Startup and shutdown history of Microsoft Windows

There are cases of emergencies when a Windows system administrator wishes to know if system is started up or shutdown in a particular date or time. Fortunately, you can use the Event Viewer in Windows XP  to determine the approximate time and date of startup and shutdown.

Event Log service, which is responsible for Windows logging operations, also logs its own start and stop events. By default this service starts at computer startup and stops at computer shutdown. Since this service could not be manually stopped by conventional means (!), there is a very good chance that these start/stop events have happened around the same time as computer’s startup/shutdown.

The Event Log service start time is logged by two entries in System log: a 6009 event followed by a 6005 event. The types of both events are Information, both come from the “eventlog” source. Event 6009’s description contains the operation system’s version, build, service pack number, etc. Event 6005 bears the message “The Event log service was started.”

The Even Log service stop time is logged by one single entry: a 6006 event (Information type from “eventlog” source) which bears the message “The Event log service was stopped.”

The following steps describes how to find these events and their time and date:

  1. Right-click on a My Computer icon and select Manage from the context menu. The Computer Management console should appear within seconds.
  2. From the left pane, expand the System Tools node (if it is not already expanded), then expand the Event Viewer node.
  3. Under the Event Viewer node, select System. The right pane should display the entire System log. This log is probably vast and you probably don’t like scrolling through it to find what you need. You need to filter the log to see only what you need.
  4. From the View menu, select Filter… System Properties dialog box should pop up.
  5. From the “Event source” drop-down list, select “eventlog“.
  6. Click OK. System Properties dialog box should disappear and the right pane of Computer Management console should show only what we need: Event Log service’s start and stop events.
  7. Look at the numbers in Event column. 6006 represents a stop (corresponding to a system shutdown.) 6005 and 6009 represent a start (corresponding to a system startup.) Then look at the Date and Time column of each entry to find out when they happened.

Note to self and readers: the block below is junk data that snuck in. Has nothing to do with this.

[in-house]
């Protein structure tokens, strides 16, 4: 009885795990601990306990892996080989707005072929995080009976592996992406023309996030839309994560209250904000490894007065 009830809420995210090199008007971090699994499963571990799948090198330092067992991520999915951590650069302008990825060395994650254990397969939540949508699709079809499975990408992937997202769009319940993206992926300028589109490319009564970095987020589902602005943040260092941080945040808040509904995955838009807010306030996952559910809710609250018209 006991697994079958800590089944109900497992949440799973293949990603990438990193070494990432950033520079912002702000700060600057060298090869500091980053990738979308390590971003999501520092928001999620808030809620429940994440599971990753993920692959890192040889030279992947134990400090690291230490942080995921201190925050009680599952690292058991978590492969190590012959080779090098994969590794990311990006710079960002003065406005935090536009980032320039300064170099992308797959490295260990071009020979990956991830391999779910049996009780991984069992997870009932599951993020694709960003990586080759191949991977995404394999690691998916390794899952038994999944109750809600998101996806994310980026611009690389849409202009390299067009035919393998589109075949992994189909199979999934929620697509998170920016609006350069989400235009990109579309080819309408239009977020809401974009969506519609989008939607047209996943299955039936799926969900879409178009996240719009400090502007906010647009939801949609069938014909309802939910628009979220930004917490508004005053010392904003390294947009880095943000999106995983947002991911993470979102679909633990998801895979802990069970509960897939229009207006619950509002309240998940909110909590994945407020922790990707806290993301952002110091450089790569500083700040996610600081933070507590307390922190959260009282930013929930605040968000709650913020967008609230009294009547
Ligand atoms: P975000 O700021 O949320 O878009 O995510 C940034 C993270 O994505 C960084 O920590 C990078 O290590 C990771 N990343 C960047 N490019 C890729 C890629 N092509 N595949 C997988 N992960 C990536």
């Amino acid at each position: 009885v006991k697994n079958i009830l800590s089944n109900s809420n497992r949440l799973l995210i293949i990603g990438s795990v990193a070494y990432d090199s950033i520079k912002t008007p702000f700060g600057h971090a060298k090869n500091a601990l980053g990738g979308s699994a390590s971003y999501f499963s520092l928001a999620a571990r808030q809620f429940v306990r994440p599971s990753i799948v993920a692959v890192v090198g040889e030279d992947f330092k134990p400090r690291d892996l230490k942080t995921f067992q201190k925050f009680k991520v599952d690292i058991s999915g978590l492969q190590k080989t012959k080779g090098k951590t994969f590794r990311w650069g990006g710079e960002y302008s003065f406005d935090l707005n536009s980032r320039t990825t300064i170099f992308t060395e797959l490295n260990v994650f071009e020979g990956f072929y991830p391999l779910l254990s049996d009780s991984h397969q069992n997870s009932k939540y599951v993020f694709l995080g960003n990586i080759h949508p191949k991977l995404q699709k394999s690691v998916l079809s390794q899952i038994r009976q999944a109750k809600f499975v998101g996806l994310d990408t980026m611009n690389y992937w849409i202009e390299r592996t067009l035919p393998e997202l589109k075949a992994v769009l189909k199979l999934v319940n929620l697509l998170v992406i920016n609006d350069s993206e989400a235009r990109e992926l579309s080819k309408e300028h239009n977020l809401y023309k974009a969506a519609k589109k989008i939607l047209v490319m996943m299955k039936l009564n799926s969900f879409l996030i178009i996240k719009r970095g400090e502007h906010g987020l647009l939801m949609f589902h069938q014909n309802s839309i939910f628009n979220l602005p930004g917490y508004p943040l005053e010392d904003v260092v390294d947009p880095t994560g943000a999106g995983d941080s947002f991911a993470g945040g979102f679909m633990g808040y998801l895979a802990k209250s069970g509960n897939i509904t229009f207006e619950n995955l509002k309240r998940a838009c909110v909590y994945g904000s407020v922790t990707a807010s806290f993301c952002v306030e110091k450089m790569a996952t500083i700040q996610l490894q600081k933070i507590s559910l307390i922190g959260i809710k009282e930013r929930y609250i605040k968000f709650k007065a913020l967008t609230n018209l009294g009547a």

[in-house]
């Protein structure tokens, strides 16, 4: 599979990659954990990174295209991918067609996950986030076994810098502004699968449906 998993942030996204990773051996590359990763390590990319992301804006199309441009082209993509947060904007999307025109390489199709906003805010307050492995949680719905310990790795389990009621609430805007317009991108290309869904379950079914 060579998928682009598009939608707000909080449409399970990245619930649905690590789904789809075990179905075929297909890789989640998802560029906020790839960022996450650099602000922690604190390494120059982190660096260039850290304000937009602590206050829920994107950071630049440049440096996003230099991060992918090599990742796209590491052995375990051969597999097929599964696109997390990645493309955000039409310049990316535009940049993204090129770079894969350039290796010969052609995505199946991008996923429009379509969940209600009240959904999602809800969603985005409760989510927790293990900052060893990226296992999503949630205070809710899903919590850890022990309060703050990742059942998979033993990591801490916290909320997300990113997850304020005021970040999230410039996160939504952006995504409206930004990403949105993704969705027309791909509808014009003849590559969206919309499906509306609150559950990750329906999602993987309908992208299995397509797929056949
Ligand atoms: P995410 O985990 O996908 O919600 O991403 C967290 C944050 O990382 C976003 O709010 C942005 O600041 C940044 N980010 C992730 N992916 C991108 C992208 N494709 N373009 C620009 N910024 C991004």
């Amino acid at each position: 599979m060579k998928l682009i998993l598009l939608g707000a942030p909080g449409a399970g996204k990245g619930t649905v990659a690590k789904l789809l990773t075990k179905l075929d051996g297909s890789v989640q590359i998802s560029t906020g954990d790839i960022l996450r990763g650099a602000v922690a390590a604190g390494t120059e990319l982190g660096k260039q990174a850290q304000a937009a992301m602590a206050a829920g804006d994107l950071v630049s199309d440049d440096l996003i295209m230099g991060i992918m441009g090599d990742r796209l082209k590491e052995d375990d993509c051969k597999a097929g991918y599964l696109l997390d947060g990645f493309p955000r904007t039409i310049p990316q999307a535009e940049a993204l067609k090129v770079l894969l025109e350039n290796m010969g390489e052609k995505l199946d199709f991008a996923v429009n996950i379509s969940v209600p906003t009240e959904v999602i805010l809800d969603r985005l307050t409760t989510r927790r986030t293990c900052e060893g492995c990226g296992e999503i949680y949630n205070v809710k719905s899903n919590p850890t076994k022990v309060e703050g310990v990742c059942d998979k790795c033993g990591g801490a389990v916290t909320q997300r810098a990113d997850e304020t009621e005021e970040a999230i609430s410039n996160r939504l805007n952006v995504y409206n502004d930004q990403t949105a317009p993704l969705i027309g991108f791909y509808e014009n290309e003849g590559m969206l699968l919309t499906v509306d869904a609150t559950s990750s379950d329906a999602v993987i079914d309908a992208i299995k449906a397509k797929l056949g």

This method, of course, has its own flaws. Systems which have their Event Log services disabled or stopped by unconventional means do not allow you to exploit this method. More importantly, this method at best yields only the startup and shutdown times of the operating system not the entire computer. It won’t allow you to see the entire system up time, especially when a multi-boot scenario is in place or a live operating system like Windows PE is run. However, since a large number of computer users have a single operating system on their computers and usually don’t even know what a live operating system is (never mind using one) this method would be a gem when used in the right place.

Advertisements

Posted on 15 September 2007, in Windows Administration and tagged , , , , , , , , , , , . Bookmark the permalink. 2 Comments.

  1. Thank you very much~! But is there any possible way to extend the number of date save log? Like more then 3 moth?

  1. Pingback: Computer hibernation: In medias res « Confidential Files!

Leave a comment

Fill in your details below or click an icon to log in:

WordPress.com Logo

You are commenting using your WordPress.com account. Log Out / Change )

Twitter picture

You are commenting using your Twitter account. Log Out / Change )

Facebook photo

You are commenting using your Facebook account. Log Out / Change )

Google+ photo

You are commenting using your Google+ account. Log Out / Change )

Connecting to %s

%d bloggers like this: